Jones, McBeth, Conrad close on his heels.
August 14, 2019 by Charlie Eisenhood in News, Recap with 0 comments
Keith finished with a 1091-rated 12-under par 51 and was a perfect 17-for-17 putting from inside the circle at an average of 18 feet. Per the PDGA, it was the highest rated round of his career.
“I was feeling confident from circle’s edge today, and that’s probably what got me to 12-under,” said Keith. “I came out here with a mission to finally do good at a big one, and I’m off to a good start.”
Keith was sharp off the tee as well. He gave himself lots of looks at birdie, finishing second in both circle 1 and circle 2 in regulation. He had pure drives down the stretch: he cleanly birdied the island hole #17 and finished 7-under in the back nine after birdieing the last four holes. It was an exceptionally clean round with just one bogey and few mistakes. He punctuated the round with a great putt from outside the circle on 18, earning him high fives from all of his cardmates.
Beyond a chance at a prestigious title, there’s a bit of extra motivation for Keith this week.
“The due date is on the 27th of this month so it’s coming up,” he said. “I’m very lucky to be able to be out here right now. That also helped push me to shoot well because if I shoot well this weekend, I boost my career, and that’s my goal.”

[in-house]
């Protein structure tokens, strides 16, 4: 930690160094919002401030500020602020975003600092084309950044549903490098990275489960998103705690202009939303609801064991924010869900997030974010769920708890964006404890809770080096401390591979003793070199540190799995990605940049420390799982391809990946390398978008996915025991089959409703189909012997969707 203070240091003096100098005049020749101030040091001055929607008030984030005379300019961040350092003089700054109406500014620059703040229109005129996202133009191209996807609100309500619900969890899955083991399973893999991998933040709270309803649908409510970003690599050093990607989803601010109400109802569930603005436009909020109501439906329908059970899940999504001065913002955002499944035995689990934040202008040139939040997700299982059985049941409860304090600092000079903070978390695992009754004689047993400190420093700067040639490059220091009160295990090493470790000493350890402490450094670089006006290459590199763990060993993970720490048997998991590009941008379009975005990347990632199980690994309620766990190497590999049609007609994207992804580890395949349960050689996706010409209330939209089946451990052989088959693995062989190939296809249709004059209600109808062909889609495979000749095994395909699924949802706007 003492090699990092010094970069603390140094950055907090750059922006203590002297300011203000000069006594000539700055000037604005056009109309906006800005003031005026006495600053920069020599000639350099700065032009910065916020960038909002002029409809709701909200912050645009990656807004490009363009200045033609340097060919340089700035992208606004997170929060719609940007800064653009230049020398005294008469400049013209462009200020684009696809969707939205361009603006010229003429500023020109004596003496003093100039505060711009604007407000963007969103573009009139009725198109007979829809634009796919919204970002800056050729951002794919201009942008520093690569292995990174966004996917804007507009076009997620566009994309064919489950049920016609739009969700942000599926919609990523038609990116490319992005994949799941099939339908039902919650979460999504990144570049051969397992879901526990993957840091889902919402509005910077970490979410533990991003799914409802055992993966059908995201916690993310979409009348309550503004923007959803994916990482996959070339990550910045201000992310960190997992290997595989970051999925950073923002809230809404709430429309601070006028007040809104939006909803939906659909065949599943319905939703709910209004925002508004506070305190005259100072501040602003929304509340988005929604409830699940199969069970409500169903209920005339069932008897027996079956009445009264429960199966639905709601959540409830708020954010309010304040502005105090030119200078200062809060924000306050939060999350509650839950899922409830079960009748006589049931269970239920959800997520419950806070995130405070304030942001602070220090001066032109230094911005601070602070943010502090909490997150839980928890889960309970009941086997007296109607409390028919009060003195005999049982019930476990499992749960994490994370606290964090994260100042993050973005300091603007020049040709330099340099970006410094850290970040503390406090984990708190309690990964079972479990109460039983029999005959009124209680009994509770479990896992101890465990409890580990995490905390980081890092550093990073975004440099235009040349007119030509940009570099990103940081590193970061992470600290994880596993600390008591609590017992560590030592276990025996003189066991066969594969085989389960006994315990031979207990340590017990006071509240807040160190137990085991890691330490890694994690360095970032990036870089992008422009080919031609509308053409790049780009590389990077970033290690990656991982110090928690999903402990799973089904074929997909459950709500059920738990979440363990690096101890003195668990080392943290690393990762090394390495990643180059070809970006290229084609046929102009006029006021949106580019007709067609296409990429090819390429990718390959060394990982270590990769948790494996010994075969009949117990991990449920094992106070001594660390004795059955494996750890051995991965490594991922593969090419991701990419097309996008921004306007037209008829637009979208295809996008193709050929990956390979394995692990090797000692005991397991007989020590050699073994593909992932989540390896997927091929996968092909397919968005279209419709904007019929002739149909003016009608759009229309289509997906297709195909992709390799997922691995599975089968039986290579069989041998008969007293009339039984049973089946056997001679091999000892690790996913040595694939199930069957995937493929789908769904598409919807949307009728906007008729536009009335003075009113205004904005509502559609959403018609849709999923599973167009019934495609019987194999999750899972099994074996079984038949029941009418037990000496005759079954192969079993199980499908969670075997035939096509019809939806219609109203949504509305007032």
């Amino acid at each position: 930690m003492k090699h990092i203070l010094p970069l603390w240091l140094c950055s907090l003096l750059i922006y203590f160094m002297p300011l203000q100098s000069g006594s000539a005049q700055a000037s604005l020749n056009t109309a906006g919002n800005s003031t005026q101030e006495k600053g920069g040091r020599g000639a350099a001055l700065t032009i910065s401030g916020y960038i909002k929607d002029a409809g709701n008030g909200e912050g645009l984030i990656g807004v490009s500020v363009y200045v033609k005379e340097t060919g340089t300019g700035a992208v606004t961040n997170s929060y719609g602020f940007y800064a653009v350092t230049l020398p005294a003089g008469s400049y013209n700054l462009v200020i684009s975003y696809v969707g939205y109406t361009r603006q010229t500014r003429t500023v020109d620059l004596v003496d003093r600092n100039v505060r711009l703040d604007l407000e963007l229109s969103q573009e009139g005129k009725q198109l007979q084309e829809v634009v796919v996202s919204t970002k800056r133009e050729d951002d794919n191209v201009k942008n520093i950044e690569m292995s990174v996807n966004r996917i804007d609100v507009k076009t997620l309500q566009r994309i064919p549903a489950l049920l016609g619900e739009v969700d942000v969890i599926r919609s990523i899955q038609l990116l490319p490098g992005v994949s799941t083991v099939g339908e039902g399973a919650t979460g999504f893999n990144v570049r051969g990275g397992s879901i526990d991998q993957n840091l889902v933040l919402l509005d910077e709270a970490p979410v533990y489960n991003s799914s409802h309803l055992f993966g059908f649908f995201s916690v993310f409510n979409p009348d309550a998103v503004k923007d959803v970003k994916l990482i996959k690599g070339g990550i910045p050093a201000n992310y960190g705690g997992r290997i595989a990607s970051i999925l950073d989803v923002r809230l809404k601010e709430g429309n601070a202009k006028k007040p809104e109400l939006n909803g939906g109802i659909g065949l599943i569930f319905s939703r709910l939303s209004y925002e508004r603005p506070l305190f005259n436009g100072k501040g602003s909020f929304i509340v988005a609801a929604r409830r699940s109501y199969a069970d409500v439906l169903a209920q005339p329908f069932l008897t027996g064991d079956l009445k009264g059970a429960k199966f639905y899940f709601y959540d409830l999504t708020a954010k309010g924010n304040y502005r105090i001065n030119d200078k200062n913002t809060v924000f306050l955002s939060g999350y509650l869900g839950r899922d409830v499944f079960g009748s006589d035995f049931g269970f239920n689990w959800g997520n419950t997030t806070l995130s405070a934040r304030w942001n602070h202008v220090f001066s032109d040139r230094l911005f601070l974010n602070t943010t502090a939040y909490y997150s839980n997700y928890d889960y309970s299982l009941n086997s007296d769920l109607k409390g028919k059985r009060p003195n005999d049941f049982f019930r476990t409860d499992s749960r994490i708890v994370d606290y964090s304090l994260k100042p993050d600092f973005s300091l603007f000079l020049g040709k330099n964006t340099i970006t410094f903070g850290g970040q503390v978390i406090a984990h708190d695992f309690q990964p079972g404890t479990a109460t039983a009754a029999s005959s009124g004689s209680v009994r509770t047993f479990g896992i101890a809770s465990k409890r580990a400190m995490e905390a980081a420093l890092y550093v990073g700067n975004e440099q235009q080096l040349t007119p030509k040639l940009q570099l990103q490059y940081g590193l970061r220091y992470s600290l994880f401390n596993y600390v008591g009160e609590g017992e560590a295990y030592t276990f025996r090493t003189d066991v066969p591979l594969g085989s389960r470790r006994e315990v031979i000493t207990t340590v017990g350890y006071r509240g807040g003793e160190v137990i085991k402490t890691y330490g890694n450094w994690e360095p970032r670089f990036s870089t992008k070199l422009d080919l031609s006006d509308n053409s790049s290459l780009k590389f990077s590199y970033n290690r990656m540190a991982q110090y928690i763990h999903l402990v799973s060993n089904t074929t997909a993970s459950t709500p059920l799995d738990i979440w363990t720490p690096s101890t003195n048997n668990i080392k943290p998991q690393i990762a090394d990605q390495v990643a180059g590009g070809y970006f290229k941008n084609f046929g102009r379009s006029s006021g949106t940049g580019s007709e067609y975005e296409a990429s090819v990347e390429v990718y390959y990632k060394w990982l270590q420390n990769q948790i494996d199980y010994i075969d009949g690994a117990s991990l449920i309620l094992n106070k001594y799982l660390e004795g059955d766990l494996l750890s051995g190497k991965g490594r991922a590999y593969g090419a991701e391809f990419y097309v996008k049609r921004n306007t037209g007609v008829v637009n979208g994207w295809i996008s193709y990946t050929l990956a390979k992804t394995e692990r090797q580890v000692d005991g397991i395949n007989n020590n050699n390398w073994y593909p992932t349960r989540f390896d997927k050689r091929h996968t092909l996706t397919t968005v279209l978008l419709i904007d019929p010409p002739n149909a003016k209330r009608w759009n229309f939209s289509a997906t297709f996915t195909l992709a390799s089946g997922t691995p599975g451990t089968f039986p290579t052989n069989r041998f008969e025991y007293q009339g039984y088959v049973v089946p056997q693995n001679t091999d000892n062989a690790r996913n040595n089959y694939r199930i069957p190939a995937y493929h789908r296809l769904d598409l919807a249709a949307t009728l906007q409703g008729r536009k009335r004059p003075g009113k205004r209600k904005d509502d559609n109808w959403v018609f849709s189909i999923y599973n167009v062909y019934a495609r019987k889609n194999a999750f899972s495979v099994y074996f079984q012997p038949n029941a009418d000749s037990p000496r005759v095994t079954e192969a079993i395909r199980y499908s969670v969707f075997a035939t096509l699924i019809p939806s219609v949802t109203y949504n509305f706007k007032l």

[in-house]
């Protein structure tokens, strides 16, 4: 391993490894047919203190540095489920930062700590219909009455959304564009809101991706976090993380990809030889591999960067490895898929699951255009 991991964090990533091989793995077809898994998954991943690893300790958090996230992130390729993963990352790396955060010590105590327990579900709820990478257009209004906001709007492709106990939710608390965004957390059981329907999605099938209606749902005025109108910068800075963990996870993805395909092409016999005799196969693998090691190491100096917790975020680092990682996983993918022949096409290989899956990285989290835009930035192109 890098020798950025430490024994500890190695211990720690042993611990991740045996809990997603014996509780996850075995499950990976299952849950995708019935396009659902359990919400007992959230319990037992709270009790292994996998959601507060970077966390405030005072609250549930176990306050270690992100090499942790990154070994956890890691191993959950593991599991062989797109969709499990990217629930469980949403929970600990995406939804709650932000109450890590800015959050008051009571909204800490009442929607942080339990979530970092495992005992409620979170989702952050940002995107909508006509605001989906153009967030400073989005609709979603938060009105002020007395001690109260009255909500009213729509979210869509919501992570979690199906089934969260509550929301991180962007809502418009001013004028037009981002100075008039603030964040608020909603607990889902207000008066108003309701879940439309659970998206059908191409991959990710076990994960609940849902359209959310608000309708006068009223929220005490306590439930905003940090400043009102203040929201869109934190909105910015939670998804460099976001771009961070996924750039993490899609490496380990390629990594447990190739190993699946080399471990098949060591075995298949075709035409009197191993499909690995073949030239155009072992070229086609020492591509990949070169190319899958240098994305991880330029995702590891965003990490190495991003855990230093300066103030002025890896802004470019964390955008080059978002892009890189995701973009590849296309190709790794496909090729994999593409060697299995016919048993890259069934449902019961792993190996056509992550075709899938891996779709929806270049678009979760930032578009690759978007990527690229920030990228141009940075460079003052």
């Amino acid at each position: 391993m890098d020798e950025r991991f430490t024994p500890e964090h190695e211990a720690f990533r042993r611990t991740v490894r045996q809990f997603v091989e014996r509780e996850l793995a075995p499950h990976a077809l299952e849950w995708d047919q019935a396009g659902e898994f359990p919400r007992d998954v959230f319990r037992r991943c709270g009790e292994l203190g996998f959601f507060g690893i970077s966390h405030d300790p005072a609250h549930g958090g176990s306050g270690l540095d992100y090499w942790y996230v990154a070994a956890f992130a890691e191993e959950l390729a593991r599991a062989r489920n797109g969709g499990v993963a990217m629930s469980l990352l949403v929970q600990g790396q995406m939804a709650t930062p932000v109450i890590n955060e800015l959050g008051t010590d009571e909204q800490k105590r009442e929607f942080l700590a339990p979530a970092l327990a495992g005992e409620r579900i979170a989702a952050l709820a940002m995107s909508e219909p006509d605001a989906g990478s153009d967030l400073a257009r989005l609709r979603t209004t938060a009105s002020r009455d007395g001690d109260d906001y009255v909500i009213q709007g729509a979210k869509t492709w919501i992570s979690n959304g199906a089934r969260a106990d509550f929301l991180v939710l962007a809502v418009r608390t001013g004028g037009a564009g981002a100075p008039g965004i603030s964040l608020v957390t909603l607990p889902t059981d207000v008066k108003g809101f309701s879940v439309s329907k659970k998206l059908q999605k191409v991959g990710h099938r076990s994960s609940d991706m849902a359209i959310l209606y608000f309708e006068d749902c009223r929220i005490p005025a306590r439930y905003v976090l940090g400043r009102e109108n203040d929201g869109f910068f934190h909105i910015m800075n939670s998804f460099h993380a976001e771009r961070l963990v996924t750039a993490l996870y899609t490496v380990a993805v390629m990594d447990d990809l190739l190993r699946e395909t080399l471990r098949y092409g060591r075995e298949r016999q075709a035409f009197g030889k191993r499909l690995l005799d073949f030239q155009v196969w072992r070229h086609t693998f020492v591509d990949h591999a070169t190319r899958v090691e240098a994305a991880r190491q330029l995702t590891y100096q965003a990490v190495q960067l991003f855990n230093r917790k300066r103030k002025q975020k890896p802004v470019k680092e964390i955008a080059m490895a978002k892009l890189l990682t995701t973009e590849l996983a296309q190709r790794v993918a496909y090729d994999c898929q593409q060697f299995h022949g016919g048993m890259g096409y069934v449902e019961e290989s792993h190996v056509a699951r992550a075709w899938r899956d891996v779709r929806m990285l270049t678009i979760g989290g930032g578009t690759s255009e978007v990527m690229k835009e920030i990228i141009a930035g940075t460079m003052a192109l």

Kevin Jones Goes Bogey-Free
Since Kevin Jones has been on full time tour, he’s never finished outside of the top 10 at a Major. Coming off of his ninth place finish at the European Open last month, he’s right back in the hunt for his first major title after an opening round 11-under par 52.
“I think I just put a lot of game plan and practice into these Majors and big events,” he said. “Maybe that’s because of my dad and how he prepares for his weekly football games, but I think that has something to do with it.”
Whatever the reason, Jones just keeps getting better. Despite switching sponsors from Prodiscus to Prodigy and swapping out his entire bag in the offseason, he has improved in almost all of the major statistical categories this year compared to 2018, increasing his fairway hit percentage by five points, hitting more greens in regulation, and decreasing both his OB and bogey rates.
He talked on The Upshot podcast today about becoming a better decision maker.
“I truly feel like I do lay up at the right times nowadays,” he said. “Maybe not in the past, but nowadays I definitely feel I know my game much better. I understand what shots for me are 100%, what shots are questionable, and I’m just starting to know myself much better so I have that confidence to know when to lay up and when to go for it.”
He looked the part on Tuesday afternoon. He consistently attacked holes but didn’t get greedy from outside the circle. He played hole six for par. He never threw out of bounds. He didn’t miss a putt inside the circle. He was the only player in MPO not to card a single bogey.
Oh, and he threw in a 384′ shot for eagle on hole 14 that sent the gallery into delirium.
“It was unbelievable, those are the only words that I can think to describe that throw in,” he said. “I actually bought a rangefinder yesterday, and it was the first time that I’ve ever used the information from the rangefinder.”